By Jackson Russell

Three Macedon Ranges residents have been recognised for their contributions to their fields in the Queen’s Birthday honours.

Julien O’Connell AM has been appointed as an Officer of the Order of Australia (AO) for distinguished service to community health in the aged care sector through executive roles, and to higher education.

Mr O’Connell has served as chair of both Mercy Health Australia, from 2008 to 2018, and the Mercy Health Foundation, since 2018. He’s also the pro-chancellor of Australian Catholic University.

The honour comes after he was previously appointed as a Member of the Order of Australia in 2013.

Mr O’Connell said he did not expect to receive another award.

“I’m very proud of it but I wouldn’t have received it if I didn’t work with the extraordinary people who have supported me,” he said.

“I had aspirational desires to improve services across health and aged care. It couldn’t have been achieved without the support of like-minded people.

“I’m just the one that happened to be honoured for the achievement.”

Mr O’Connell said during his time in health services, his aim had been to provide support to people who normally fell through the cracks.

“As a society, the stronger and better we are at these things, the greater the opportunity to improve society at large exists,” he said.

Julien O’Connell AO

Sue Mayes was appointed a Member of the Order of Australia (AM) for her significant service to physiotherapy, particularly to professional ballet dancers.

Ms Mayes has been the principal physiotherapist for the Australian Ballet since 1997 and is the company’s current director of artistic health.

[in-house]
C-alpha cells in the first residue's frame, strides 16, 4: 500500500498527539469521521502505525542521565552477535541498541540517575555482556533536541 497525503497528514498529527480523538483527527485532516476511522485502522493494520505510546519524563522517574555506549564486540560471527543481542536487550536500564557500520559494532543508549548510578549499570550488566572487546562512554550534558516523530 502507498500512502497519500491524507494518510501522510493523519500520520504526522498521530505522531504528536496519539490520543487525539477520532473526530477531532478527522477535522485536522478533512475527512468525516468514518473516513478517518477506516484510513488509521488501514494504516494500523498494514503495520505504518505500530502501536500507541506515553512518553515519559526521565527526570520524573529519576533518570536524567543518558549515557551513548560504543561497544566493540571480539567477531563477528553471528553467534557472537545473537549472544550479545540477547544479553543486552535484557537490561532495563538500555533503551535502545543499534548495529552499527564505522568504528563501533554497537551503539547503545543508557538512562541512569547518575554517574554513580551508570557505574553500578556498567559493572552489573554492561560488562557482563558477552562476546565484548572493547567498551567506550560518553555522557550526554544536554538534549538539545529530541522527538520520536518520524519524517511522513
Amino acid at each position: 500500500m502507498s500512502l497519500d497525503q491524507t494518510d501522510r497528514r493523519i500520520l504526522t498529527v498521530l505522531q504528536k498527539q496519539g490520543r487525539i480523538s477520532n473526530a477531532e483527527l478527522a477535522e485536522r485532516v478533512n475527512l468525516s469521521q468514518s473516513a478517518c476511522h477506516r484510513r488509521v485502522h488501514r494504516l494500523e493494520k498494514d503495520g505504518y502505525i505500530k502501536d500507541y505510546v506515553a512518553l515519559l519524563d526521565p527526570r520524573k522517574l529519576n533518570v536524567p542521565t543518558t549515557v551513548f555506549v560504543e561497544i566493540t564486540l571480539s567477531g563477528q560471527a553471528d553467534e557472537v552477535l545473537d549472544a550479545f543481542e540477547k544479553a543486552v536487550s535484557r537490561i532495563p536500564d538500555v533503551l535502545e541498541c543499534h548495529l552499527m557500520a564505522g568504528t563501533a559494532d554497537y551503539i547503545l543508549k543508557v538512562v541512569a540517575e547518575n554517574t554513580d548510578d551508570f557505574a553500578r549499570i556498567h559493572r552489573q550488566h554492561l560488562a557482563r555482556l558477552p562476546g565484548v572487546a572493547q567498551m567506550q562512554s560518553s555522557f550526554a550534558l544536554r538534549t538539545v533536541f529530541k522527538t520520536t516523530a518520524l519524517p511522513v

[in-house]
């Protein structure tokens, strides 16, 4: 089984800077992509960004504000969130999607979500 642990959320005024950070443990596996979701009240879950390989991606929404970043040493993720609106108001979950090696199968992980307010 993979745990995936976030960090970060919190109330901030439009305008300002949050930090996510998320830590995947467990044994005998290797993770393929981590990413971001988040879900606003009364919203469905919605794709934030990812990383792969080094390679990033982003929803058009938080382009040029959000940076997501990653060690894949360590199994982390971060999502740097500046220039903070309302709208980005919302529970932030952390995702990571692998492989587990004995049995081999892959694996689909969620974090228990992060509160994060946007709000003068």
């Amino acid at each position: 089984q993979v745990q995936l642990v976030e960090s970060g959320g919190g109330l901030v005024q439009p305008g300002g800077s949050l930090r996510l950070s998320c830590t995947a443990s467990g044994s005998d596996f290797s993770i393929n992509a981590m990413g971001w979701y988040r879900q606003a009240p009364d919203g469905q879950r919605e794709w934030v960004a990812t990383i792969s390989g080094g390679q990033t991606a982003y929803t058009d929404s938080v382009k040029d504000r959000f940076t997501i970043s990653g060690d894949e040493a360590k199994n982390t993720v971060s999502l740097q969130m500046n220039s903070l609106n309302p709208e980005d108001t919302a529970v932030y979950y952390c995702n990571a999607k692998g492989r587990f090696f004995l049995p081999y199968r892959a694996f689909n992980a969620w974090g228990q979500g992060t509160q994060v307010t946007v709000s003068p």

In her time with the Australian Ballet, Ms Mayes has been able to build a world-recognised dance medicine team and reduce the injury rates of dancers across the world.

“When I first joined the company, there were lots of injuries and dancers had very short careers,” she said.

“Our role was to keep them on stage but I’m so proud that I’ve been able to build a team that’s now world-recognised in dance medicine.

“We’ve implemented so many world-leading changes into quite a challenging environment like a ballet competition which have led to really low injury rates and now dancers have great career longevity.”

Through her research, Ms Mayes has worked with athletes outside of the dance world, she is currently North Melbourne Football Club’s consulting physiotherapist, and passed her knowledge onto physiotherapy students.

“We spend a lot of time training and mentoring young physios to make sure they can improve the health of not only athletes, but the general population,” she said.

“I’m absolutely thrilled, it’s such a special honour and it’s so nice to get recognised, not just for the work I’ve done, but what the whole company’s achieved.”

Romsey resident Scott Pape, widely known for his book The Barefoot Investor, was awarded the Medal of the Order of Australia for his service to the community and financial edication.

Mr Pape recently moved into a not-for-profit role as a financial consultant with Anglicare Victoria as well as serving as an advisor to the Federal Government.
Mr Pape said it was humbling to receive the award.

“For me, the people that really deserve the award are the financial counsellors on the frontline helping vulnerable people,” he said.

Last year, Mr Pape created a financial education program for primary and secondary school students to give children the skills to manage their finances that their parents had to learn the hard way.

“Kids go to school for about 2300 days from prep to year 12 but not one is spent teaching them what I call the exam they’ll be tested on every day of their lives,” he said.

“I’m really passionate about it because this country needs a financial revolution and it needs to start with our kids.

“Even though I don’t really think I deserve an honour like this, if it helps me help the next generation to not get ripped off and live a better life, that’s my goal.”